Bus Drivers: If you are on a guided tour, it is appropriate to tip the bus driver a few dollars at the end of the tour. $3-5 per person, per day is usually considered a reasonable tip for the driver.
Hotel Staff: Hotel staff will expect to be tipped for service rendered. A few shekels for bags carried or help from the concierge is standard.
Restaurants: Tipping at restaurants is similar in Israel to the US. 10-15% is standard, based on the level of service received. Make sure to look at your receipt, sometimes it will say, “10% service fee included”. In such a case, a tip is not necessary.
Taxis: Israelis never tip taxi drivers. Nevertheless, taxis that server tourist destinations have become accustomed to being tipped by tourists. If the driver hints that he wants a tip, something symbolic like 5 shekels is more than enough. Do not give in to pressure to give a large tip to Taxis.
Tour Guides: Tour guides make a significant portion of their income from tips. Tip your tour guide based on how long you spent with him, the level of service provided, and how many other people were on the tour.
Most tourists find travelers checks to be a hassle to use in Israel. Major credit cards such as Visa, MasterCard, Discover and American Express are accepted at most establishments in Israel. I suggest bringing a reasonable amount of cash as well as a Debit/ATM card from your bank. You will be able to take cash out at almost all ATM machines in Israel. Some business will accept US checks as well so it is worth bringing a check book with you.
Most tourists to Israel stay in Hotels. I would like to suggests that you consider vacation rentals as well. Vacation rentals can have several advantages over staying in a hotel.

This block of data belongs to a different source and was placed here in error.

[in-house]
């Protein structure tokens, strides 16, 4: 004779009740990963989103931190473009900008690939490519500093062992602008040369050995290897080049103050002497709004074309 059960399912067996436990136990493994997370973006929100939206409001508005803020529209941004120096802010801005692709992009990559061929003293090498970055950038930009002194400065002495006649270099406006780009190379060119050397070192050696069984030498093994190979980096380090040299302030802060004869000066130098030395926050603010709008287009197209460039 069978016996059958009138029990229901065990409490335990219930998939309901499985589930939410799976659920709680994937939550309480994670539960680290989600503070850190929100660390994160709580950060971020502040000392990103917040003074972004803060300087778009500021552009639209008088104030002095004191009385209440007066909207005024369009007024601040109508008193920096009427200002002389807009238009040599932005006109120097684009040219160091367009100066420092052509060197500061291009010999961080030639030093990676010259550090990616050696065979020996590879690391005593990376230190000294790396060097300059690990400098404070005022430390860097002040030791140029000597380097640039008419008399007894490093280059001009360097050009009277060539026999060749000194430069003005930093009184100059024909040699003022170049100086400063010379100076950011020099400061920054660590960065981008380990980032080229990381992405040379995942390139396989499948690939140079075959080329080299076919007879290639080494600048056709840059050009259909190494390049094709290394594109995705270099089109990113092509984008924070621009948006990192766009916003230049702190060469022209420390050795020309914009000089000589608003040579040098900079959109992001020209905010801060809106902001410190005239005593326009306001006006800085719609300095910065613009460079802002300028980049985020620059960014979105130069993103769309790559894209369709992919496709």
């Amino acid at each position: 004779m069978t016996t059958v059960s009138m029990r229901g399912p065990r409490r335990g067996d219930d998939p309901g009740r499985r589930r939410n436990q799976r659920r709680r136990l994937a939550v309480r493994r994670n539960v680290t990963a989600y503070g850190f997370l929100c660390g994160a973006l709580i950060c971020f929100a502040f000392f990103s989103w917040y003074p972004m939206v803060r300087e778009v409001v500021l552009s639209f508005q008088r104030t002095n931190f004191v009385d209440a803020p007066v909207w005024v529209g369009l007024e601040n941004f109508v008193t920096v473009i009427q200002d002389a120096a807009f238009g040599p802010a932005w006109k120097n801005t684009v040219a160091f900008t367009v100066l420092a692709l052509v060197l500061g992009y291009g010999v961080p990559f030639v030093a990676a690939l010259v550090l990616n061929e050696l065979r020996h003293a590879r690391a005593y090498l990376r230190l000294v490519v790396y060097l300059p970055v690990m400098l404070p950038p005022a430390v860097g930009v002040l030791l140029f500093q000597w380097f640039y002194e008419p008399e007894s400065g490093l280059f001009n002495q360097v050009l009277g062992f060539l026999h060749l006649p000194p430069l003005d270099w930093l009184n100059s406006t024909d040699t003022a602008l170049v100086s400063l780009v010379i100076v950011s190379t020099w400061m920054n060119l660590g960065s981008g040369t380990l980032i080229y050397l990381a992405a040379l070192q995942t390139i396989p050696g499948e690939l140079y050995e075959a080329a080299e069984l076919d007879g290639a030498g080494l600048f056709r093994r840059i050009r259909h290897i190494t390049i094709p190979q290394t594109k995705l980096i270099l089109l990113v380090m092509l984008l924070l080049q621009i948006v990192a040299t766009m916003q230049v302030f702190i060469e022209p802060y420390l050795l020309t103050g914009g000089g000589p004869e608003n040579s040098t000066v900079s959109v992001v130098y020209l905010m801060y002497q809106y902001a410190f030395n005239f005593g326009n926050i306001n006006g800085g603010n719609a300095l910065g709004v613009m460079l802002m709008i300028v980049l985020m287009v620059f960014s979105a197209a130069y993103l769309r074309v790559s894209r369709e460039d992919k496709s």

Price – you can often book a vacation rental for much less than a hotel room.
Space – Most vacation rentals are small apartments where you will have much more space than a hotel room
Location – Hotels are centered in the main tourists areas. Vacation rentals are usually available in these areas as well, but are also available in off the beaten track places that you may want to visit on your trip.
Experience – In a hotel you will be together with a lot of other tourists. In a vacation rental you will more likely be living among locals, giving you a more authentic Israel experience.
Of course it’s not for everyone, many people prefer the streamlined experience of a Hotel, but if you would like to try something different, I highly recommend trying to find a vacation rental. Today there are many websites that make it very easy to find one that meets your needs and budget. I love AirBnB.
Tap water in Israel is very high quality. You can feel safe drinking tap water anywhere in Israel. Nevertheless, some people prefer to buy bottled water because of the high mineral content in the Israeli tap water.
Make sure to drink a lot more water in Israel than you are used to. The total solar radiation in Israel is among the highest in the world. This causes your body to consume a lot more water than you may be accustomed to.